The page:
When corporations run into trouble, candor is the way to win back public trust.
Why do some companies win public trust and others lose it? That’s a question more people are asking themselves, as global faith in business remains unfortunately fragile. Turns out the trust deficit, a trend on the rise for ten years now, is more than a mere wrinkle on the face of capitalism. It’s a pressing concern for every shareholder.
When companies lose trust, they often lose capital. Case in point: Gulf disaster stocks BP, Halliburton, Transocean and Anadarko each sank between 25 and 45 percent during the past four months. The Goldman Sachs-SEC debacle pushed company shares down by 15 percent, and the Dow down by 130 points. Massey stock plunged 42 percent following a deadly string of safety failures. Toyota shares dropped 16 percent following its massive recall. And as of today, none of these companies has fully rebounded, indicating the markets grow slower to forgive.
“The last couple of years have provided plenty of reasons for a building sense of mistrust,” says Motley Fool’s Alyce Lomax. “Goldman Sachs and BP have become the most recent high-profile examples of the many big institutions whose highly paid managers seem to be only out for themselves. ”
Indeed, the lost faith Lomax describes seems to be the principle reason why many more investors demand greater honesty, disclosure, transparency, and professionalism from corporations – and flee stocks that don’t deliver. According to a recent Wall Street Journal article on the topic: “Small investors’ faith in stocks, which surged in the 1990s, has collapsed since the technology-stock debacle and the Enron and WorldCom scandals of 2000-2002…Investors talk of a growing disillusionment with big institutions, including corporations, government, banks and political parties.”
The reasons for today’s trust deficit are clear enough. What apparently isn’t as clear, particularly to the large corporations whose stocks are affected, is what to do differently in order to set things straight.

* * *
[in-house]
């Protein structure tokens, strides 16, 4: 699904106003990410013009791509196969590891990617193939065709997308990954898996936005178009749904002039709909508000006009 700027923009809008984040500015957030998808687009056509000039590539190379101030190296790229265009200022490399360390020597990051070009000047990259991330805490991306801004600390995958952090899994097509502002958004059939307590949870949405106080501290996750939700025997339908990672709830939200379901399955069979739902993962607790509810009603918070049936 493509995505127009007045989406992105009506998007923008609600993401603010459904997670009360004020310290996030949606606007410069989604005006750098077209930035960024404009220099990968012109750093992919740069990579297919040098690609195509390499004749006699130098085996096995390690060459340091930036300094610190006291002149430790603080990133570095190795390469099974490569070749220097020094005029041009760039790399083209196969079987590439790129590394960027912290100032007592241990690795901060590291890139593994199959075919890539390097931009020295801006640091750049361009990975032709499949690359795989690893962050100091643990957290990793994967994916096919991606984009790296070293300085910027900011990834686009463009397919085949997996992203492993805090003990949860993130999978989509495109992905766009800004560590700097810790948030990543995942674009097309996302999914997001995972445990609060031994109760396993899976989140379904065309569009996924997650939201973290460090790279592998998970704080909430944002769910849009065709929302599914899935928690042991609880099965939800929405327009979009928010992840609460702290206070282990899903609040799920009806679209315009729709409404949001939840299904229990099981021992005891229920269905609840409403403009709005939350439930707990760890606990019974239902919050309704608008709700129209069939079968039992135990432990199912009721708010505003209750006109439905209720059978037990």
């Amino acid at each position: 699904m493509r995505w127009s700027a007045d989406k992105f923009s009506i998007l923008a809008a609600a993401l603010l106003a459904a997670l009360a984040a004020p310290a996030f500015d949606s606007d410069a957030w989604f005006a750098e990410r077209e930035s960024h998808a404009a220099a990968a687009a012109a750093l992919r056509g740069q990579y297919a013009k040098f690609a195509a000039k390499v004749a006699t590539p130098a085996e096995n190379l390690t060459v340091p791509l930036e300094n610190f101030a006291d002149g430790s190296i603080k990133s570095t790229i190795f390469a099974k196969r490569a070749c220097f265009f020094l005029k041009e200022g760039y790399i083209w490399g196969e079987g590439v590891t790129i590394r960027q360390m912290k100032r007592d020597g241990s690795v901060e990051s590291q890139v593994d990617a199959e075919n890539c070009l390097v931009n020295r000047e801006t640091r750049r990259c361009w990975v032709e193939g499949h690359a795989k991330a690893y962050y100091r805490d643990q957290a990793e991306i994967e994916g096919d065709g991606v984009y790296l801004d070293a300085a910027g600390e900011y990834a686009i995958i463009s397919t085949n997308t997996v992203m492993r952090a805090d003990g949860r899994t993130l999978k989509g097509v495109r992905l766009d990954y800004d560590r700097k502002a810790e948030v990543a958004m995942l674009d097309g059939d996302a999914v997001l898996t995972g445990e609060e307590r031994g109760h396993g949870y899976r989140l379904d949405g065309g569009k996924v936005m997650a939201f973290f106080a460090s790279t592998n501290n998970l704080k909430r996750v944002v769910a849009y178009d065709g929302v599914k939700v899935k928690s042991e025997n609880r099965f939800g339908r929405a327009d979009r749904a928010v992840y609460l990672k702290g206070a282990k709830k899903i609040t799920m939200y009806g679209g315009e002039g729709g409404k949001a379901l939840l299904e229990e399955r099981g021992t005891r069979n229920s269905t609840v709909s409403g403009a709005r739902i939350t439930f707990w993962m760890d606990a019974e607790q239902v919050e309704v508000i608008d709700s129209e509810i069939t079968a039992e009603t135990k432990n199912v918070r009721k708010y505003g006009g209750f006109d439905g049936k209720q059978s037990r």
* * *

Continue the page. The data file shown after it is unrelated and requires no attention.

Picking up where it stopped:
For the most part, the corporations mentioned above used a classic crisis management approach: deny, deflect, spin, repeat. Rather than open up, they withheld information. They denigrated critics, blamed others and refused to answer pertinent questions or engage in meaningful debate. They hid behind the veneer of canned statements and corporate rhetoric – with the occasional blunder thrown in.
There is “no evidence” that huge plumes of oil are suspended undersea, said BP. The charges against us will “hurt America,” said Goldman. The safety-related allegations against us are “a big lie,” said Massey. The independent research from Stanford University was “staged,” said Toyota.
When it comes to rebuilding lost trust, propaganda makes a bad problem worse. What improves situations is candor. Candor conciliates, clarifies and cuts through hype. Candor works. It’s the greed of the Twenty-first Century.
“Candor in business – or in any kind of organization – is a rare and wondrous thing,” write Suzy and Jack Welch in their book, Winning. “Rare because so few companies have it. Wondrous because when they do, everything just operates faster and better.”
Consider the success of online retailer Zappos, which grew its recently acquired, billion dollar business in under five years by forging open and honest relationships with people. From its standing invitation to the general public to come tour Zappos’ headquarters to its progressive use of blogs, videos and books – Zappos gives people outside the company an uncensored look inside the corporate culture. It even goes to so far as to share best practices with competitors.
“A lot of companies feel they need to guard the secret sauce,” said Zappos marketing executive Aaron Magness in a recent interview. “We’re very open to talking about our business model and plans with everyone. We’ve learned a lot along the way and made mistakes that a lot of other companies don’t need to make.”
Smart companies like Zappos don’t just aim for candor. They leverage it, invest in it, profit from it, and build new communities around it. For instance, Sun Microsystems CEO Jonathan Schwartz blogs freely about what his company and industry does right and wrong, engaging people on all sides of his business. Apparel company Patagonia tracks the social and environmental impact of its products from design through delivery, encouraging customers to buy smarter and contribute to rich discussions. Seventh Generation reveals the full list of ingredients used in its household products, earning customer loyalty and pressuring its industry to follow suit.
Candid companies help restore lost trust and balance to the markets. Rather than telling shareholders or stakeholders what to think, they allow the community to draw its own conclusions, which is precisely why people believe in them. As Seventh Generation’s Jeffrey Hollender said in a recent speech: “You can’t judge yourself to be sustainable or responsible. You can only be judged by others.”
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